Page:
The play begins with King Richard, John of Gaunt, and other nobles entering the stage. Richard asks Gaunt if he has brought his son Henry, who is making an accusation against Thomas Mowbray. Gaunt responds that he has indeed brought Henry, and so Richard asks if Gaunt has asked his son whether the accusation is legitimate or merely based on an old grudge. Gaunt says that Henry sees Mowbray as dangerous and believes he is a threat to king. The quarreling men are then called forward to discuss the accusations publicly in front of the king.
At the start of the play, Richard II is firmly in power on the English throne. We are also introduced immediately to family tensions, as Henry is Gaunt’s son, and to questions of honor, as the dispute between Henry and Mowbray is the subject matter that opens the play. From the beginning, it’s unclear whether these accusations are genuine, or merely attempts to appear more honorable.
Both Henry and Mowbray praise Richard before beginning to accuse one another. Henry, who is prepared to die for this cause, swears on his honor that Mowbray is a traitor. Mowbray responds by asserting his own honor and innocence, and by saying that Henry is in fact a traitor and a liar. At this Henry throws his gage (glove), a gesture that marks an official challenge. Mowbray then picks up the glove, officially accepting this challenge.
With Richard still firmly in power, part of appearing honorable is praising him. Both men swear on their honor, which is a life and death matter. Though the debate begins in the realm of language, the official gesture of throwing the gage begins to transfer it into the realm of battle, violence, and action.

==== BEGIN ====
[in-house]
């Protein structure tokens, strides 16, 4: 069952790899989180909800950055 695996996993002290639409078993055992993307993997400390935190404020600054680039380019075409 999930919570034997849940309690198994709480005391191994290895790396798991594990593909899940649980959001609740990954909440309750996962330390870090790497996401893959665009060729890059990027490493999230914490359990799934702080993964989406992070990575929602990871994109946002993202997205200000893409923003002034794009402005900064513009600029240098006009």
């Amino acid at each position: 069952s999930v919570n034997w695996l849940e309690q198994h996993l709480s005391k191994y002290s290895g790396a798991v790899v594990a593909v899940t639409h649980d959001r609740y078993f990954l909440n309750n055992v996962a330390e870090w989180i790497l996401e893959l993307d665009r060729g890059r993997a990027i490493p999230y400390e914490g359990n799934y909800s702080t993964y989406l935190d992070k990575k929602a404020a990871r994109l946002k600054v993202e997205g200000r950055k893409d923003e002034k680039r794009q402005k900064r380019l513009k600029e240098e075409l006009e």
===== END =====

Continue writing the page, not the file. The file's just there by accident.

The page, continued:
Again, Henry says that he is willing to prove his truth in battle. At Richard’s request, he gives more details of his accusation: Henry says that Mowbray has committed numerous treasons for eighteen years, and more specifically was involved in the murder of the Duke of Gloucester.
Henry emphasizes again that he is willing to die for his honor, and that what’s true according to language can be supported or confirmed by action (battle). As will become clear in act 1 scene 2, the dramatic irony here (which Shakespeare’s audience would have known) is that Richard himself was involved with Gloucester’s death.
Mowbray then attempts to make his own case, noting that Richard and Henry are cousins. Richard, though, says that he is ever impartial, and vows that Henry will not receive special treatment just because he is near to the king’s “sacred blood.” Mowbray then continues to make his own case, in which he also says he is willing to undergo trial by combat to settle the matter. He says that Henry is a liar and that he didn’t murder Gloucester, though he was negligent in preventing the attack. He also admits to laying an ambush for Gaunt, but says that he has already confessed and repented for this crime, and he maintains that Henry’s accusations are baseless. The king and John of Gaunt try to calm Henry and Mowbray down, but the two men are too heated and too desperate to preserve their honor and reputation to back down. Richard then decrees that the two will fight a trial by combat.
Richard introduces the dual symbolism of blood, as it indicates both Henry’s close familiar relationship to the king, and the royal, divine lineage of their family. Mowbray, like Henry, continues to emphasize that he will die for his honor (or to keep up the appearance of being honorable), and that he’s willing to back up his verbal claims with actions. Though Gaunt and Richard attempt to use language to calm the accusers and intercede, ultimately the king decides language is insufficient to settle the debate. Instead, he decrees that the two men will do as they have offered, and settle it with a trial by combat.